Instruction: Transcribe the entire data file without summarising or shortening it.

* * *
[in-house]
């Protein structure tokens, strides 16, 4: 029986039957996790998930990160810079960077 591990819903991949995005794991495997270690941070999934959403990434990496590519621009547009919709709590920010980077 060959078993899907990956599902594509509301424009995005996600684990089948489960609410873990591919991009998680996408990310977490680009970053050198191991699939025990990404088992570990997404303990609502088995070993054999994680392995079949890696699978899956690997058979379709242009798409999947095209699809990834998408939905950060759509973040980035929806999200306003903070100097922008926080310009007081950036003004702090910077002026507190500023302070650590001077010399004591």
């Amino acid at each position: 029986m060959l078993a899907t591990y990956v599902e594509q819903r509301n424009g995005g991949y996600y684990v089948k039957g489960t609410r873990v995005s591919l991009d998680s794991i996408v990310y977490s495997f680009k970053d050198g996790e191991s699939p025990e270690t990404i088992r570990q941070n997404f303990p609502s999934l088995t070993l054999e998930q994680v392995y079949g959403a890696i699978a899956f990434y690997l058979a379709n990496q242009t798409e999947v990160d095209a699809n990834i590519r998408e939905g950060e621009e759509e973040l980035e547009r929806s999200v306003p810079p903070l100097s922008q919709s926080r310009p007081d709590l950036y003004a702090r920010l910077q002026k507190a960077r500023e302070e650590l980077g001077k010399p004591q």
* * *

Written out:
[in-house]
């Protein structure tokens, strides 16, 4: 029986039957996790998930990160810079960077 591990819903991949995005794991495997270690941070999934959403990434990496590519621009547009919709709590920010980077 060959078993899907990956599902594509509301424009995005996600684990089948489960609410873990591919991009998680996408990310977490680009970053050198191991699939025990990404088992570990997404303990609502088995070993054999994680392995079949890696699978899956690997058979379709242009798409999947095209699809990834998408939905950060759509973040980035929806999200306003903070100097922008926080310009007081950036003004702090910077002026507190500023302070650590001077010399004591």
């Amino acid at each position: 029986m060959l078993a899907t591990y990956v599902e594509q819903r509301n424009g995005g991949y996600y684990v089948k039957g489960t609410r873990v995005s591919l991009d998680s794991i996408v990310y977490s495997f680009k970053d050198g996790e191991s699939p025990e270690t990404i088992r570990q941070n997404f303990p609502s999934l088995t070993l054999e998930q994680v392995y079949g959403a890696i699978a899956f990434y690997l058979a379709n990496q242009t798409e999947v990160d095209a699809n990834i590519r998408e939905g950060e621009e759509e973040l980035e547009r929806s999200v306003p810079p903070l100097s922008q919709s926080r310009p007081d709590l950036y003004a702090r920010l910077q002026k507190a960077r500023e302070e650590l980077g001077k010399p004591q």